These actions to balance portfolios will influence exchange rates. Accordingly, a nation with a sudden increase in money supply would immediately purchase both domestic and foreign bonds, resulting in a decline in both countries’ interest rates, and, to the extent of the shift to foreign bonds, a depreciation in the nation’s home currency. Over time, the depreciation in the home currency would lead to growth in the nation’s exports and a decline in its imports, and thus, to an improved trade balance and reversal of part of the original depreciation.
Nevertheless, the portfolio balance approach offers a useful framework for studying exchange rate determination. With its focus on a broad menu of assets, this approach provides richer insights than the monetary approach into the forces influencing exchange rates. It also enables foreign exchange rates to be seen like asset prices in other markets, such as the stock market or bond market, where rates are influenced, not only by current conditions, but to a great extent by market expectations of future events. As with other financial assets, exchange rates change continuously as the market receives new information about current conditions and information that affects expectations of the future. The random character of these asset price movements does not rule out rational pricing. Indeed, it is persuasively argued that this is the result to be expected in a well functioning financial market. But in such an environment, exchange rate changes can be large and very difficult to predict, as market participants try to judge the expected real rates of return on their domestic assets in comparison with alternatives in other currencies.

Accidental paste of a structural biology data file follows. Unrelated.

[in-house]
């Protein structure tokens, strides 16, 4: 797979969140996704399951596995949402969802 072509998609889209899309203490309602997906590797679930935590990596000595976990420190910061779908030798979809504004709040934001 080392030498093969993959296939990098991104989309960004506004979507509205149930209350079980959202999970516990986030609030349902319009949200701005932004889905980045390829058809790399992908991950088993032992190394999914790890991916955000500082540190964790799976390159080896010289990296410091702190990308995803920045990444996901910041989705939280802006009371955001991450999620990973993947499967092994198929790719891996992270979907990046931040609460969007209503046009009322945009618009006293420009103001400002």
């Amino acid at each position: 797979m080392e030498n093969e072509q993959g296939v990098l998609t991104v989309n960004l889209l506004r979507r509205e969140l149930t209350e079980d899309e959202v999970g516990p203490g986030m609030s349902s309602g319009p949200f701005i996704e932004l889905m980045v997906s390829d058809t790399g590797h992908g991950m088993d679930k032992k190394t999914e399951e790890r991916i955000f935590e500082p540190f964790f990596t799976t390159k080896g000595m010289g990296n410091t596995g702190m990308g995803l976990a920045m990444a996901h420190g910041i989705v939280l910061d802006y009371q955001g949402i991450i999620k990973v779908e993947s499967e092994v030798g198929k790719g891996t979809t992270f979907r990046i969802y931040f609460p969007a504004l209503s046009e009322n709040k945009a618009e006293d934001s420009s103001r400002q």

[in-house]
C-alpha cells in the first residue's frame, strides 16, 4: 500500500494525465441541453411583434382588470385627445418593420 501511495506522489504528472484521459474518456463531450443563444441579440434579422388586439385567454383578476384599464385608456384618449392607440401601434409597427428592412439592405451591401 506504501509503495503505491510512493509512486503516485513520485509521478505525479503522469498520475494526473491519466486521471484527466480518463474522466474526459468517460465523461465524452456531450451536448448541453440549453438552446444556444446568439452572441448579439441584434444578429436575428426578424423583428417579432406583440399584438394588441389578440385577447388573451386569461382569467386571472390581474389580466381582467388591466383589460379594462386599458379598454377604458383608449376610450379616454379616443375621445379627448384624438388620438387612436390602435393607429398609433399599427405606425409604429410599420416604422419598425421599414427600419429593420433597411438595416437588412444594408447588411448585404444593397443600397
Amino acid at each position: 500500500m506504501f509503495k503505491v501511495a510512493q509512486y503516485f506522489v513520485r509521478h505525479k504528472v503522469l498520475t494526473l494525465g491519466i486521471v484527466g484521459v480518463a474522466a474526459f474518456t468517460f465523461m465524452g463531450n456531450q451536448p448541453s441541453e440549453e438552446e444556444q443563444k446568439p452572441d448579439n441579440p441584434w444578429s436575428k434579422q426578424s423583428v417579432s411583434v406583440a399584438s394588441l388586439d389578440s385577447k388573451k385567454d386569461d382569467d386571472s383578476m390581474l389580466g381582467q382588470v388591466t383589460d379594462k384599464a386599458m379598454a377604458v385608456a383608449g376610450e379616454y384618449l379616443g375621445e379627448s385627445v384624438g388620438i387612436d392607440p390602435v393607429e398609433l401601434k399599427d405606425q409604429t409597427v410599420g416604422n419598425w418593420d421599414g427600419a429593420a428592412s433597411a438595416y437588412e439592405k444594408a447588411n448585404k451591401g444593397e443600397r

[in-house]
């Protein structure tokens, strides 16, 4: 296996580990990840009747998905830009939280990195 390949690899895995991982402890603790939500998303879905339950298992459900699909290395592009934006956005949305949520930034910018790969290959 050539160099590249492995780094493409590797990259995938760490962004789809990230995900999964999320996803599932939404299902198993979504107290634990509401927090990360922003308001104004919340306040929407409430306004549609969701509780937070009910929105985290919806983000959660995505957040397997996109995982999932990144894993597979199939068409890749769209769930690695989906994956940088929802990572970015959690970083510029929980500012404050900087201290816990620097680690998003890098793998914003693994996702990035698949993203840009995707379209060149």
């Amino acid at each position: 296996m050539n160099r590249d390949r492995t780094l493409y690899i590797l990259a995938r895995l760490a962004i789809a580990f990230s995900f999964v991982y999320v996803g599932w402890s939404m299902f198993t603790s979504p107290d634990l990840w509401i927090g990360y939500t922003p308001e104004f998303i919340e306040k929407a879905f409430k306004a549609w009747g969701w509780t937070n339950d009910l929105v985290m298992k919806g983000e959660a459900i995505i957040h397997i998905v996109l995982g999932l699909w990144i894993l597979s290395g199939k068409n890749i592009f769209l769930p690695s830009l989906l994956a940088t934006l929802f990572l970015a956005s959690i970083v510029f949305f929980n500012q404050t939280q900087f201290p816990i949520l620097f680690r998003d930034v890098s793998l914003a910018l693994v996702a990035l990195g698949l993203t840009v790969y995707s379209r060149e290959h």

How Good Are the Various Approaches?
The approaches noted above are some of the most general and most familiar ones, but there are many others, focusing on differentials in real interest rates, on fiscal policies, and on other elements.
The research on this topic has been of great value in enhancing our understanding of long-run exchange rate trends and the issues involved in estimating “equilibrium” rates. It has helped us understand various aspects of exchange rate behavior and particular exchange rate episodes.
Yet none of the available empirical models has proved adequate for making reliable predictions of the course of exchange rates over a period of time. Research thus far has not been able to find stable and significant relationships between exchange rates and any economic fundamentals capable of consistently predicting or explaining short-term rate movements.